Think All Public Clouds Are The Same? Think Again.
One would think that the rationale to place data in a public cloud is universal. Not so. The variety of reasons chosen by users also points out the varying capabilities of public cloud services. The industry has a tendency to lump all public clouds in the same bucket. In fact, I’ve seen some presentations putting Box.net next to Terremark next to Rackspace. But, as the cloud market matures it is becoming clear that each offering is different, as some are designed with consumer-level features and are trying to move upstream, while others are designed with enterprise-level features and working to scale downstream.
On the topic of enterprise clouds, I spoke to two of Nirvanix’s customers recently, one just before the holiday season and one yesterday. Both conversations exemplified what was important to them and why they chose the Nirvanix public cloud service, the Cloud Storage Network.
The National Geographic Society HQ is located in Washington, DC and they just shifted to the Nirvanix public cloud. Until about three months ago the corporate system archive was kept on optical disk systems. This included all the source files for National Geographic issues, going back to 1888, source photographs, PDF files and a variety of other data used by writers, photographers and editors. The vast library of video files is kept elsewhere. Just a few years ago the IT group had migrated all this data from a tape-based system to optical disks and the migration had taken about one year. Then the optical disk drive vendor had gone out of business. Perhaps this was the right time to take a more strategic view and not buy another physical system to manage and maintain on their data center floor. IT was no longer interested in doing rip and replace of systems every three to five years and then spending a year migrating the data to the next system. They felt they were in the constant business of doing updates and data migrations, leaving them with less time for doing strategic work. This time they decided to choose a strategic solution that would free them from this IT bondage.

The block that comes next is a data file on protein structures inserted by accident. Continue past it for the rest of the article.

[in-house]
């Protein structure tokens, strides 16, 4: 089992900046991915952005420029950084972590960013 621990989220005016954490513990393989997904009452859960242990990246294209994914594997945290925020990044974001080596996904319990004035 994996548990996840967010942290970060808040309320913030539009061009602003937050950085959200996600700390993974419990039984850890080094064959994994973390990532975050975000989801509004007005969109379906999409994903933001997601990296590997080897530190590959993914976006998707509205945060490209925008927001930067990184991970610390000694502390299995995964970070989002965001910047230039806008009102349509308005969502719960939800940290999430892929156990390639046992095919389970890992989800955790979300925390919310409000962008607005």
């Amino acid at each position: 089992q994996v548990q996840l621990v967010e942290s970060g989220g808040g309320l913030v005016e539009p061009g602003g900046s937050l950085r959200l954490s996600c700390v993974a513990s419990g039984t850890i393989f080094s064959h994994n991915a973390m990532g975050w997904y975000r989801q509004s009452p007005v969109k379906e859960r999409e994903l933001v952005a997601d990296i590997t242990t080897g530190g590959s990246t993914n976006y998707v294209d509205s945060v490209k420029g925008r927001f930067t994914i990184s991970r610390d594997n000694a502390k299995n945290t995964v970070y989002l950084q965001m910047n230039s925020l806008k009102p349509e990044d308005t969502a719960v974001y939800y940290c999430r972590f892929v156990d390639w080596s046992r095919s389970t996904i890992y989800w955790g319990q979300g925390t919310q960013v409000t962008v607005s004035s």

Dan Backer, Director of Infrastructure Systems at National Geographic, liked the idea of going to the public cloud so that his users could access the data from anywhere in the world. He would never have to do another data migration; would only pay for the storage he actually used; could free up space in the data center for other strategic initiatives, and never had to worry about data protection again. His research led him to Amazon S3, Google Cloud Storage, Microsoft Azure and several other public cloud offerings, besides Nirvanix. He chose Nirvanix for several reasons.
First, Dan highlighted that he liked the fact that the Nirvanix sales and support team behaved and interacted with him much in the same way as the enterprise sales team from his previous storage vendor. It was not a credit card oriented, self-service, “visit our support forum” type of business discussion.
The Nirvanix team understood his storage needs, the sensitivity of his business data and the importance of a true geo-diverse, global namespace (which will become more important to him in the future). He liked the fact that Nirvanix could create a private cloud on his premises, if and when he needed it, and that it could be federated seamlessly with the Nirvanix public cloud, to deliver a true hybrid cloud. He could pay by the drink. He didn’t have to pay additional charges for downloading data, bandwidth usage and enterprise support, as he would for AWS S3, for instance. He liked the fact that he could do a robo copy of terabytes of data and send the physical disks and tapes to Nirvanix for uploading via their White Glove Data Transfer service. And while he was paying for storage, his data would be protected automatically by Nirvanix, by keeping a live copy (not a DR copy) in another node, in another state. He also liked the fact that the Nirvanix cloud automatically grooms archived data so any silent data corruption over the years is corrected and he never has to worry about it. He knew that all data is encrypted in flight and at rest. He also knew that at some point in time he could enable the subscribers of National Geographic to access select files, without having to change or expand any system footprint in his data center. He would simply ask Nirvanix to provide global access through up to eight data centers spread around the world and that these eight nodes would, without any ifs ands or buts, look like one namespace. No other public cloud service delivered on all these requirements.